HHJ Birtles refused to depart from Taplin itself in any respect. Significantly he also declined to adopt (without giving reasons) the weaker test for "likely" set by the House of Lords in the DDA case SCA Packaging Limited v Boyle, as meaning "could well happen". He observed that the Respondent's contention that the Claimant "should be required to show specific reasons why his prospects of success are sufficiently strong to make interim relief appropriate" added a gloss which is not contained in the statutory language. This showed clearly that he did not think that the test for the Claimant in Taplin required anything to be added to it.

As to Mr Raja's second ground of appeal HHJ Birtles found that the volume of material was not in itself a reason to refuse the application. This is highly relevant to the practical and tactical considerations below.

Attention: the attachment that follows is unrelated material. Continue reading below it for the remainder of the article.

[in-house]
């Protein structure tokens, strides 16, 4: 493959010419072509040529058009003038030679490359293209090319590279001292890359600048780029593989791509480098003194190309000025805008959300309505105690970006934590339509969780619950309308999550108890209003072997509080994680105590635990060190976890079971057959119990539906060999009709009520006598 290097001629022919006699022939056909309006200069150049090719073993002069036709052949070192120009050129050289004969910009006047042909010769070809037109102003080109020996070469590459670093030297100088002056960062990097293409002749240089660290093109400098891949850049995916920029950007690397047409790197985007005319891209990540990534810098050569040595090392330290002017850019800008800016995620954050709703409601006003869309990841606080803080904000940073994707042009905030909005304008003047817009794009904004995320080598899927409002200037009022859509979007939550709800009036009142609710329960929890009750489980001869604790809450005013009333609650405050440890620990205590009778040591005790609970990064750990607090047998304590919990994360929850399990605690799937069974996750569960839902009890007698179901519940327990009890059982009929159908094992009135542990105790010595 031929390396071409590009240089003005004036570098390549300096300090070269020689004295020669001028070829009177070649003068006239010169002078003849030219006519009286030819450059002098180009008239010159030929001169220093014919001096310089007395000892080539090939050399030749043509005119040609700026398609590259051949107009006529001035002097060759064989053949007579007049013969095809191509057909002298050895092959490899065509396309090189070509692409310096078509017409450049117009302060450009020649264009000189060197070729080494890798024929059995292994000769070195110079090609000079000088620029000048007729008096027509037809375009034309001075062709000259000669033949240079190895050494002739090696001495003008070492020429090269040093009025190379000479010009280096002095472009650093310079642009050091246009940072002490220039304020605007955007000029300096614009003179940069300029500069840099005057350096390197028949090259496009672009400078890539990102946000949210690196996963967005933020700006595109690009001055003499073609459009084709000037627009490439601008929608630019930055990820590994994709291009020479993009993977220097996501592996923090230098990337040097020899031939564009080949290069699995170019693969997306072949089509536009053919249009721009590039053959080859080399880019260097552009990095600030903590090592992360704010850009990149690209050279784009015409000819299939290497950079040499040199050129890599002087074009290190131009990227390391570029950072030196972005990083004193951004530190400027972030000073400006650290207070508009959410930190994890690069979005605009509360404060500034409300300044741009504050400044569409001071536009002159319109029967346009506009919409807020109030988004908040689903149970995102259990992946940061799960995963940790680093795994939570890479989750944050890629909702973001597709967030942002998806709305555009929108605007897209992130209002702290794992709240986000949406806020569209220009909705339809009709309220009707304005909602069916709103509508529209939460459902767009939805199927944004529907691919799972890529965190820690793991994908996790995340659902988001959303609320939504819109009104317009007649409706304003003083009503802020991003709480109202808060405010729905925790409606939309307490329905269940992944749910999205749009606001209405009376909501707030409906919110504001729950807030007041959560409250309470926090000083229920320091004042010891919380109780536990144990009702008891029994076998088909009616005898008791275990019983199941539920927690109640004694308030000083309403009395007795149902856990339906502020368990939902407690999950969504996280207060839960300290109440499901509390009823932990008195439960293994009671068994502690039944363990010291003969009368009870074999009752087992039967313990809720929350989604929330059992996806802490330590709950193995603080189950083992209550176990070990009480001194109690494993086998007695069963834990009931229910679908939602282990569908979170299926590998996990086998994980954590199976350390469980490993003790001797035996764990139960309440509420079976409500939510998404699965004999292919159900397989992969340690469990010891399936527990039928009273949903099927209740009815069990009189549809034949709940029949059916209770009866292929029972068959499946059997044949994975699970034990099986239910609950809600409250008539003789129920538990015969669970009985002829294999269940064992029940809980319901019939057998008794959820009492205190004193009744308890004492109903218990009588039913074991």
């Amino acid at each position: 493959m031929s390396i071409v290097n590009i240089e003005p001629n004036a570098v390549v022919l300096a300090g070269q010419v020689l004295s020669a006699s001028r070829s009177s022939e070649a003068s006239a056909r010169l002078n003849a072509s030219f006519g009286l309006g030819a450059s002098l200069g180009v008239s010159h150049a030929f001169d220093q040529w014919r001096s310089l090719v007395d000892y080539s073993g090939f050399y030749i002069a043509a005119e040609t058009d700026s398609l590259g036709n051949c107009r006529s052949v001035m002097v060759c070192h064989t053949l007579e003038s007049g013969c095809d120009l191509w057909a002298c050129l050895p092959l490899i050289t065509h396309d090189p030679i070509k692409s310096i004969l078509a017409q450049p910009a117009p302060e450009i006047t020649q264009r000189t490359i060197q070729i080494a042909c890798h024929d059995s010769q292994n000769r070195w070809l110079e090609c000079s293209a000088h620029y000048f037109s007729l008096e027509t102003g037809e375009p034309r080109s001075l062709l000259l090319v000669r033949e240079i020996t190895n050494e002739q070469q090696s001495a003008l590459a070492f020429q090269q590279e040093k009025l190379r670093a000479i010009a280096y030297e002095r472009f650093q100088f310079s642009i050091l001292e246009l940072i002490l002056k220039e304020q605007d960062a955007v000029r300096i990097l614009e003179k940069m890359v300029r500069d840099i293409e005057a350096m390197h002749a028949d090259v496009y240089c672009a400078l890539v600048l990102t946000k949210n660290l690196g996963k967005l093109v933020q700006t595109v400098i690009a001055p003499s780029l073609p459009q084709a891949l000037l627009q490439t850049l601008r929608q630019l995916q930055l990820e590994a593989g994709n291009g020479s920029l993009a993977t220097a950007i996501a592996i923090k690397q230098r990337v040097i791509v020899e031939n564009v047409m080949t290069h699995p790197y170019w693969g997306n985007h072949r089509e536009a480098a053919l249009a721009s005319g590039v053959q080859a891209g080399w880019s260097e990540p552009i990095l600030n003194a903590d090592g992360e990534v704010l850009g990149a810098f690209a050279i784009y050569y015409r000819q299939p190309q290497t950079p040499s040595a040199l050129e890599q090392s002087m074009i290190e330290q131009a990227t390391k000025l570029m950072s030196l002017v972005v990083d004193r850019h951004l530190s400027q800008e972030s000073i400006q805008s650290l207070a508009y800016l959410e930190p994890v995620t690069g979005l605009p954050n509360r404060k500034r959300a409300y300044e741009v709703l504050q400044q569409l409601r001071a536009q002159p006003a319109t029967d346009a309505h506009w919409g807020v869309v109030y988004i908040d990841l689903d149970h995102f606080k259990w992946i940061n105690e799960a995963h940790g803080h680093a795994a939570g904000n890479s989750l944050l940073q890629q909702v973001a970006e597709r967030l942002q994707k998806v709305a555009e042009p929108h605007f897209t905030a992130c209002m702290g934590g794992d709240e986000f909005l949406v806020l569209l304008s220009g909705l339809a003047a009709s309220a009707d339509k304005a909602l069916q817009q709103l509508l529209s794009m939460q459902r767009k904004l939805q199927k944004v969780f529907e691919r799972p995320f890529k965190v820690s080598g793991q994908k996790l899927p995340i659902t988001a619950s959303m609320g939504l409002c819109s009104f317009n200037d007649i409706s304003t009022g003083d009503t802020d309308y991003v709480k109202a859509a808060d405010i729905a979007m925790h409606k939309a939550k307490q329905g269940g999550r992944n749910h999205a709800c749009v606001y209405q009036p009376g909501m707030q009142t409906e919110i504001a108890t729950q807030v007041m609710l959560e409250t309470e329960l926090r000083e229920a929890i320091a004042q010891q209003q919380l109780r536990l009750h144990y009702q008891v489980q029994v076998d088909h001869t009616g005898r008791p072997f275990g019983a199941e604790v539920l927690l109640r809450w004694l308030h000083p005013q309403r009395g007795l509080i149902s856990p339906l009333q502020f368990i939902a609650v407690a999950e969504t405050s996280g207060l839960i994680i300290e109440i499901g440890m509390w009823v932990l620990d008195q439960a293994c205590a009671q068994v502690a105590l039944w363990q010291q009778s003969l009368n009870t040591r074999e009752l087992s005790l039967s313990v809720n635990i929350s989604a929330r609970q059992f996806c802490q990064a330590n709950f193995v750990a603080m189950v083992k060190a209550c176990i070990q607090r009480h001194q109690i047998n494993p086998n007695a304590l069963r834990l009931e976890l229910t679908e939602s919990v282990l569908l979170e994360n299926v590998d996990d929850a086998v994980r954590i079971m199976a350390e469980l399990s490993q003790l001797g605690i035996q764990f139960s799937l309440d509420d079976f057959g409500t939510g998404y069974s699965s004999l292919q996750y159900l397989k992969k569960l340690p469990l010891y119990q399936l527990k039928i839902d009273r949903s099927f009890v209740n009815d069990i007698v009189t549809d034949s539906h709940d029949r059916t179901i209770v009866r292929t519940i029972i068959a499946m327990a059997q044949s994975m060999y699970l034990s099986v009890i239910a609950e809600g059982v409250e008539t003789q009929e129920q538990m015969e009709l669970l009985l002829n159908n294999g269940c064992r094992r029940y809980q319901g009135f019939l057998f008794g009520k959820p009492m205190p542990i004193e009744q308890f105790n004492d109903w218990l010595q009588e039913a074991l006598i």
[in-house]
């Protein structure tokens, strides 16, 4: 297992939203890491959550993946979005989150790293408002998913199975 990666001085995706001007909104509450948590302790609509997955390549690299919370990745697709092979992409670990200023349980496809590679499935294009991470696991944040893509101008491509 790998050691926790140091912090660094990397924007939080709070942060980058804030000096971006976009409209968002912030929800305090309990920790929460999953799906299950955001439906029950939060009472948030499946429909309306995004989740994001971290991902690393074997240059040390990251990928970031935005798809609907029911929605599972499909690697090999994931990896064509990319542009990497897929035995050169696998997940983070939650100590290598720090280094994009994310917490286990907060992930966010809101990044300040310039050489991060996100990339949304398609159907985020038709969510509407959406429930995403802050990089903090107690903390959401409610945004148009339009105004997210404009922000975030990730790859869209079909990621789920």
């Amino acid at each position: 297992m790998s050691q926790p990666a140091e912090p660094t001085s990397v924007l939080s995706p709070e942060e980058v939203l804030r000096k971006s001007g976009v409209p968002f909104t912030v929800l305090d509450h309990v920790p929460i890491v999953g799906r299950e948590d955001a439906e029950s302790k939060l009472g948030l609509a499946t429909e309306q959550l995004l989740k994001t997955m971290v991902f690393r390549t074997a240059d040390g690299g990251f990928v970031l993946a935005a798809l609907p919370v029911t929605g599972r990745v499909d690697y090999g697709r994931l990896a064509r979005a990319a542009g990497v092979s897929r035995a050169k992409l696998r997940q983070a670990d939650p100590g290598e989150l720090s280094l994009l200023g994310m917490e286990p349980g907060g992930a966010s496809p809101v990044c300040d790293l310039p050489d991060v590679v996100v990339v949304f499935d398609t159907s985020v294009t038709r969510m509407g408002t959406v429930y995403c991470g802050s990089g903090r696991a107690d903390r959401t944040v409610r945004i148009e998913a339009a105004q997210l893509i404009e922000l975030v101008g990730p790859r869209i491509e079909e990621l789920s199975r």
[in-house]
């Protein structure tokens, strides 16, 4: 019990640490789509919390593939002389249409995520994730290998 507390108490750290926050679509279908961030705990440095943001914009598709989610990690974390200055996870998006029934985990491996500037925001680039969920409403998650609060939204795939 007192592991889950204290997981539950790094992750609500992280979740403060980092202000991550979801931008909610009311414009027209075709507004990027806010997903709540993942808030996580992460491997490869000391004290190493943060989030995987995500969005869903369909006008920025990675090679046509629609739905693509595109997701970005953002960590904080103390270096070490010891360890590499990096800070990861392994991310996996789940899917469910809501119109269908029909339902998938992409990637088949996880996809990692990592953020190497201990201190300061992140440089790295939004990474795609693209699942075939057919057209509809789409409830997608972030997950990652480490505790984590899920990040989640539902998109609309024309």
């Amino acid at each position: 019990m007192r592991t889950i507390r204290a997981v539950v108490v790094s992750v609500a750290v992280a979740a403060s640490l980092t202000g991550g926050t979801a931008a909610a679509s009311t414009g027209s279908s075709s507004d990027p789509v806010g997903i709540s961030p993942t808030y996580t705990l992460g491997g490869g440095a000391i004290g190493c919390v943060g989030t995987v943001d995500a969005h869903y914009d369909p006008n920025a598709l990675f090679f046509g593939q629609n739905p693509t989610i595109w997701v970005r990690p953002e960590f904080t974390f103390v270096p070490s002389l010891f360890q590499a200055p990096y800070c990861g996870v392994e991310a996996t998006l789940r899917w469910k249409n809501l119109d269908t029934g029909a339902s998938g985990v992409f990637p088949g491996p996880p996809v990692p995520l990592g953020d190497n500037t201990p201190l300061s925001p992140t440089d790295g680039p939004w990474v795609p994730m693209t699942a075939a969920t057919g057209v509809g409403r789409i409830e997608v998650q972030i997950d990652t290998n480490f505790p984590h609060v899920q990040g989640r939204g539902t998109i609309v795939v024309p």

Burden of Proof

The test in s.128 is whether it is likely the Claimant will show at the final hearing that the reason for dismissal was the making of a protected disclosure. The test in whistle-blowing cases generally (Kuzel v Roche Products Ltd) is, firstly, whether the Claimant has put forward evidence which casts doubt on the reason for dismissal advanced by the employer. If he has, then the burden shifts to the employer. Since there will be more evidence available at the full hearing it may be harder (depending on the view taken by the Employment Judge of the authorities) for a Claimant at the interim relief stage.

Tactical and Practical Considerations